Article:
• Passive intelligence checks. I'm aware my Wizard has +8 in all Intelligence checks apart from History, so I offer him some information even if he doesn't request it. On his turn, he often shares advice with the party:

    Don't go near him, he is weak at a distance!

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    \$\begingroup\$ As per your first bullet point, at my local store, the D&D players there all agree on this practice of describing any enemy between 25% and 50% HP as "bloodied" and anything less than 25% HP as "broken". Not sure if this is a wider known thing, but that bullet just reminded me of what we do... \$\endgroup\$ – NathanS Nov 13 at 11:09
  • \$\begingroup\$ Never heard of "broken", but the "bloodied" concept was introduced in 4th edition as a mechanical rule (features and abilities would sometimes trigger when a PC or monster became "bloodied"). The concept was dropped again in 5th edition. \$\endgroup\$ – PJRZ Nov 13 at 11:12
  • \$\begingroup\$ @PJRZ Ah, given that at least two of my DMs use the Dawn War Pantheon, I imagine they have, if not played 4e in the past, then at least picked up some habits from it somehow... There are also a few people two have played 3.Xe, so they also may have either played 4e or at least been into D&D generally during the 4e "era" and thus heard of it and picked it up... \$\endgroup\$ – NathanS Nov 13 at 11:17
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Insightful Manipulator

Depending what you want to know, a Mastermind Rogue obtains a feature at level 9 called Insightful Manipulator (XGtE, p. 46):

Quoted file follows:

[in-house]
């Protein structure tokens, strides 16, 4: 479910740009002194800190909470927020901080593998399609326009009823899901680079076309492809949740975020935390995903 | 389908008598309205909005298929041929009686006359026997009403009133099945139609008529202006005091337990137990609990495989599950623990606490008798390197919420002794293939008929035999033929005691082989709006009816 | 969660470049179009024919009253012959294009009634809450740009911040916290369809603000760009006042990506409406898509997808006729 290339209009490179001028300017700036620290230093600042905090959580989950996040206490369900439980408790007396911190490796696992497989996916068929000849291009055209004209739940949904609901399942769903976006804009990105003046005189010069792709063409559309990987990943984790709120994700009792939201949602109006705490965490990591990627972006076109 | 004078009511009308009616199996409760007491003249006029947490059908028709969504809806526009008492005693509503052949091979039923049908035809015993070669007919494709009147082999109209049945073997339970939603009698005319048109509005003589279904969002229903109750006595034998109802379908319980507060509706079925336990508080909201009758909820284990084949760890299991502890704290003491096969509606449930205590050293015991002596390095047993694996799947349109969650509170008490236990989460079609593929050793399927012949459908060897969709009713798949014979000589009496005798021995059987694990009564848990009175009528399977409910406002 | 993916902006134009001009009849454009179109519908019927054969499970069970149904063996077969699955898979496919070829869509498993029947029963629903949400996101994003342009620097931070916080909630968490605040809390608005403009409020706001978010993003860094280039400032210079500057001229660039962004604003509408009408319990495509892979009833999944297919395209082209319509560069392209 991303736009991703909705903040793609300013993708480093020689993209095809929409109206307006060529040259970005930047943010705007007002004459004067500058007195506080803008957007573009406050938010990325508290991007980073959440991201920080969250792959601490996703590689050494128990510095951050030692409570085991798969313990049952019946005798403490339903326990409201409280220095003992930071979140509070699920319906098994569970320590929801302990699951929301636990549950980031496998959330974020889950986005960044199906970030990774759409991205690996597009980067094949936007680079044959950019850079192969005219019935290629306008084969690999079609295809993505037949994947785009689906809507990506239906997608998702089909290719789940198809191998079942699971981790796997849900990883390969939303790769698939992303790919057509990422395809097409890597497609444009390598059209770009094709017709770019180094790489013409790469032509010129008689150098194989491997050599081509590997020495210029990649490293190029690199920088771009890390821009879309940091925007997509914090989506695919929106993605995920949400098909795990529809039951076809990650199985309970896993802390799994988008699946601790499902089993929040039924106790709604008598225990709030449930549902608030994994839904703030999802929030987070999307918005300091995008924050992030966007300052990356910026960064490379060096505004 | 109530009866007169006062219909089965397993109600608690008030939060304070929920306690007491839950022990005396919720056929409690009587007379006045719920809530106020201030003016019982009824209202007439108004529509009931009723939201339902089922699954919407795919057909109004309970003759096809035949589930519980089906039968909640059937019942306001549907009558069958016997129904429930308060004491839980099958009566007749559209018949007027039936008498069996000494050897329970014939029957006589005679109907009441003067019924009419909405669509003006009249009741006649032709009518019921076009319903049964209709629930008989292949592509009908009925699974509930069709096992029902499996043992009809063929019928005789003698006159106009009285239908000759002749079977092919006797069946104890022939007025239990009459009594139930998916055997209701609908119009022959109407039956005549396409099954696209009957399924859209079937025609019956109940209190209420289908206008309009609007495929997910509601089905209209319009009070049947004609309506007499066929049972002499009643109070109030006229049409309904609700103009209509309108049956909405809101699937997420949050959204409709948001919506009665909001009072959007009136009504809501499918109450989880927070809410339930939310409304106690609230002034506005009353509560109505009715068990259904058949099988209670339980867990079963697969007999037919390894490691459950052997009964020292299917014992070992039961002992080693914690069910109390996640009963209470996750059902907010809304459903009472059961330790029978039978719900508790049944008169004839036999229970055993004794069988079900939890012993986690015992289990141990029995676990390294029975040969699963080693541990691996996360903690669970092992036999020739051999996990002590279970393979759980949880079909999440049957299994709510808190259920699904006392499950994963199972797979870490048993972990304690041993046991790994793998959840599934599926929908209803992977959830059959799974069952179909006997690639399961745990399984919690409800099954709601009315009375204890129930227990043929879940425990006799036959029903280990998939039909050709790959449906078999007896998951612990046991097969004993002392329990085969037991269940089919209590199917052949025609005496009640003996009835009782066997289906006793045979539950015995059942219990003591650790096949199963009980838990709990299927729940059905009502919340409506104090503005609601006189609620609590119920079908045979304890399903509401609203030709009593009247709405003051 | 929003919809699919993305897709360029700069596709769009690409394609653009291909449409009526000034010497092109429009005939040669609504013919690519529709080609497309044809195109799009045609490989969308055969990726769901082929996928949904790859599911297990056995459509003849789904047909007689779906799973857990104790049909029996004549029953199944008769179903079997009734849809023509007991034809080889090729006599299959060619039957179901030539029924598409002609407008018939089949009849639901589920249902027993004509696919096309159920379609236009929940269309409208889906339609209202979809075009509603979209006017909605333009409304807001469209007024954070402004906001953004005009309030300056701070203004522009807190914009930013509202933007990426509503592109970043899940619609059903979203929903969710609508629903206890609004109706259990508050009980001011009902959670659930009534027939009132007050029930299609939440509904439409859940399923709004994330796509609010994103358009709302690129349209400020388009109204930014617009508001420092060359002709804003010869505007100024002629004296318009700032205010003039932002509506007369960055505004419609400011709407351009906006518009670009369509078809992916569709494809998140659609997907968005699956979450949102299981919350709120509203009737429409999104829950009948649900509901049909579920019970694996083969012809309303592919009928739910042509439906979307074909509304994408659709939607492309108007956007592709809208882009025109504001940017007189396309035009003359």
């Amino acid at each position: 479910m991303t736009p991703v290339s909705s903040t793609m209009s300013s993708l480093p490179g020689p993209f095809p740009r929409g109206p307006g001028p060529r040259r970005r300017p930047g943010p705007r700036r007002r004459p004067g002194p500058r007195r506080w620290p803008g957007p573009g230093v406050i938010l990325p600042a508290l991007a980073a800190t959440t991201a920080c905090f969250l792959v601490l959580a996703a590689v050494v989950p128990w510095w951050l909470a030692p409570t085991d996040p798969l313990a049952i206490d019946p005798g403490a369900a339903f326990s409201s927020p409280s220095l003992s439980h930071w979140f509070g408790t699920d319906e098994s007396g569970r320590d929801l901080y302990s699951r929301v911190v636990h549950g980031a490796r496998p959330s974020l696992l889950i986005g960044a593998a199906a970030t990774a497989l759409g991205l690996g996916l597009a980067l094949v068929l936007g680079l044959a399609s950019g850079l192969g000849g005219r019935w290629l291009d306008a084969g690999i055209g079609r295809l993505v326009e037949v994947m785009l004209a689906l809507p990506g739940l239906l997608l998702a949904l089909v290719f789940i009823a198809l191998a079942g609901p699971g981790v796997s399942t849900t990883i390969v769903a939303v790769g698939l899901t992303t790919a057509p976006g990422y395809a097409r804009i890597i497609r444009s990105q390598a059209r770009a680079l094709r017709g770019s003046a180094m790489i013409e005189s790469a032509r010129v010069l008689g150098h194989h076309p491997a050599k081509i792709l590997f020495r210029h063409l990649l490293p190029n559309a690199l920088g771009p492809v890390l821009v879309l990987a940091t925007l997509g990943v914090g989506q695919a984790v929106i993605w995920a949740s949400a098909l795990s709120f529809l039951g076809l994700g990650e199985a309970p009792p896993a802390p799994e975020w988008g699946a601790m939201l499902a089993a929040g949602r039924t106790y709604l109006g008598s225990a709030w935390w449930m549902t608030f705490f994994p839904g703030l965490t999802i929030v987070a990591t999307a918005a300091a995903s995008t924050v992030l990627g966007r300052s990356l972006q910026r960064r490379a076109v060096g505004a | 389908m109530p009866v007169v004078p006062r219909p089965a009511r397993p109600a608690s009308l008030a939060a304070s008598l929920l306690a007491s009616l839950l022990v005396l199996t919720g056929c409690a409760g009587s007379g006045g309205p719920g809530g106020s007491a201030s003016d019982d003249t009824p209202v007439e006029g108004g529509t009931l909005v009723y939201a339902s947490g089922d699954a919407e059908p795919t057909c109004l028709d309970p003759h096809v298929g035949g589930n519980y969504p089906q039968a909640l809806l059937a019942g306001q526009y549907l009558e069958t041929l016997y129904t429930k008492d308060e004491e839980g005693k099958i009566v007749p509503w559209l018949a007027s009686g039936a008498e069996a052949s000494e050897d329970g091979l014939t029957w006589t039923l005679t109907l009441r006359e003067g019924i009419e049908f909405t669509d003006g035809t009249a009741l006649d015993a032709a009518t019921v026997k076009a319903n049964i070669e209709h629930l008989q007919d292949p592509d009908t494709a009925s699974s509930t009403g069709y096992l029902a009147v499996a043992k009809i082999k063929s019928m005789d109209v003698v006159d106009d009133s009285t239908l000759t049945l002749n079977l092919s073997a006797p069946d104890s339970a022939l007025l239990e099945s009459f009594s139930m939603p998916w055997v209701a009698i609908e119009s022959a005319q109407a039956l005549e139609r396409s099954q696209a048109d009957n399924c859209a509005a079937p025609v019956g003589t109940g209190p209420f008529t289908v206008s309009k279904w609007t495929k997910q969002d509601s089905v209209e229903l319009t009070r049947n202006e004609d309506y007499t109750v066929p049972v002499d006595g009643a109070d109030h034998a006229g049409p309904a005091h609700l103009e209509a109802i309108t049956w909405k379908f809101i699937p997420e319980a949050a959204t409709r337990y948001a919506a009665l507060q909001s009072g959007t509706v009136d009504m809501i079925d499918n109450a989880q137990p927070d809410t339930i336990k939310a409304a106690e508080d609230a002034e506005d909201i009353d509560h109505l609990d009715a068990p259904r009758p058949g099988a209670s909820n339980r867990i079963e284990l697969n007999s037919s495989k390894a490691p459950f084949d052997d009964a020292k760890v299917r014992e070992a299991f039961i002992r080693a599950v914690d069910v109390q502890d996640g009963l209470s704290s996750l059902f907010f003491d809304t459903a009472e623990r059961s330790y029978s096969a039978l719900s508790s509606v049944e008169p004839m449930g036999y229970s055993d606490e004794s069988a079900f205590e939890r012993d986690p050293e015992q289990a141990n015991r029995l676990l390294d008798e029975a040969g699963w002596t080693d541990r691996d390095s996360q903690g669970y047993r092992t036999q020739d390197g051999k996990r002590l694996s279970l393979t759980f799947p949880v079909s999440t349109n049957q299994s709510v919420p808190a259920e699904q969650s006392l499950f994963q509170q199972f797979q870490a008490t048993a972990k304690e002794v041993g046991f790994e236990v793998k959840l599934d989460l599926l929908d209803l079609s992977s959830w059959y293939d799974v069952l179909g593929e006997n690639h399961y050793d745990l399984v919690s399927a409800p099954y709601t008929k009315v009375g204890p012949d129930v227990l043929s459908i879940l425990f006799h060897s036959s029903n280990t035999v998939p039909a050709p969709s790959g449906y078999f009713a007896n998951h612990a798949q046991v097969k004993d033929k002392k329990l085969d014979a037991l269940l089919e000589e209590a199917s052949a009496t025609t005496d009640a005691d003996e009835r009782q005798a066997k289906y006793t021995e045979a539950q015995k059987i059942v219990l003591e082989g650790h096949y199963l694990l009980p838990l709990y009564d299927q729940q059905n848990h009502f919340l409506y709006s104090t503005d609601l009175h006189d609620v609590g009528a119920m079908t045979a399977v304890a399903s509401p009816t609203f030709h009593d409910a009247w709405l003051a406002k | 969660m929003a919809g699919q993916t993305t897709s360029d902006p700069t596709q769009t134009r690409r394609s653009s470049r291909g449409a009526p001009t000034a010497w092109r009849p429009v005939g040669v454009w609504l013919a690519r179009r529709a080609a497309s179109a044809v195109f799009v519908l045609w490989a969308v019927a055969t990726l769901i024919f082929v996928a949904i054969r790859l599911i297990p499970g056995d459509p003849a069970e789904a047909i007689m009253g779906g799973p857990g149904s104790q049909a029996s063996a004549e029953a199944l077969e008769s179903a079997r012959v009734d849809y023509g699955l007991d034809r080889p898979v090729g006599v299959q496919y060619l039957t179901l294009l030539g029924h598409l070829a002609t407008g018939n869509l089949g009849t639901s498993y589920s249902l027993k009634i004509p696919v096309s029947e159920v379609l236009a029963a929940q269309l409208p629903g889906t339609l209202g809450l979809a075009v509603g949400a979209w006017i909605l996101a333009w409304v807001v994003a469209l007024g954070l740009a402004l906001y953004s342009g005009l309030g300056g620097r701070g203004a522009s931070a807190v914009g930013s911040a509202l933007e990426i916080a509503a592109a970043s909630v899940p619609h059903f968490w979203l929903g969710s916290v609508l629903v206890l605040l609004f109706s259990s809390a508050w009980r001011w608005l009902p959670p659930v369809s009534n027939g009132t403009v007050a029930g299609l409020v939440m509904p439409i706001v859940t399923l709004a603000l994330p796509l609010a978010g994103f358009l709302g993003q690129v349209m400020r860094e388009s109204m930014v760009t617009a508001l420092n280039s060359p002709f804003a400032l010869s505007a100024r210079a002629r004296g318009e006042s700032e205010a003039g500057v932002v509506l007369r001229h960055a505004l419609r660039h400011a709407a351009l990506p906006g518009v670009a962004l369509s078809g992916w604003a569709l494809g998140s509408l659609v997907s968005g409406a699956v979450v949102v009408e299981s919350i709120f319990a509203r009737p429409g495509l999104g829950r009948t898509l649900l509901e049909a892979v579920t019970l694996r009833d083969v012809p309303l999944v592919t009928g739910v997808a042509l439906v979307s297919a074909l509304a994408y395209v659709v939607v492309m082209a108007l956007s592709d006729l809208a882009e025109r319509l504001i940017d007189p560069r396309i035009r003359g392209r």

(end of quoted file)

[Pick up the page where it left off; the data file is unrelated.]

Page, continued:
Starting at 9th level, if you spend at least 1 minute observing or interacting with another creature outside combat, you can learn certain information about its capabilities compared to your own. The DM tells you if the creature is your equal, superior, or inferior in regard to two of the following characteristics of your choice:

  • Intelligence score
  • Wisdom score
  • Charisma score
  • Class levels (if any)

At the DM's option, you might also realize you know a piece of the creature's history or one of its personality traits, if it has any.

This might be very useful information in combat, e.g. for spellcasters. It requires interaction outside combat though, which tends to make the Mastermind Rogue quite the... talkative type.

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  • \$\begingroup\$ I knew there was something else in XGtE, but I was looking in the wrong direction, focusing on the Monster Slayer ranger's feature "Hunter's Sense", which isn't quite right. The Mastermind is a better fit (essentially the rogue version of the Battle Master fighter's "Know Your Enemy", albeit slightly weaker). \$\endgroup\$ – NathanS Nov 13 at 11:41
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    \$\begingroup\$ @NathanS got lucky, playing one right now, knew where to look :) thanks for adding the page number! \$\endgroup\$ – Easymode44 Nov 13 at 11:54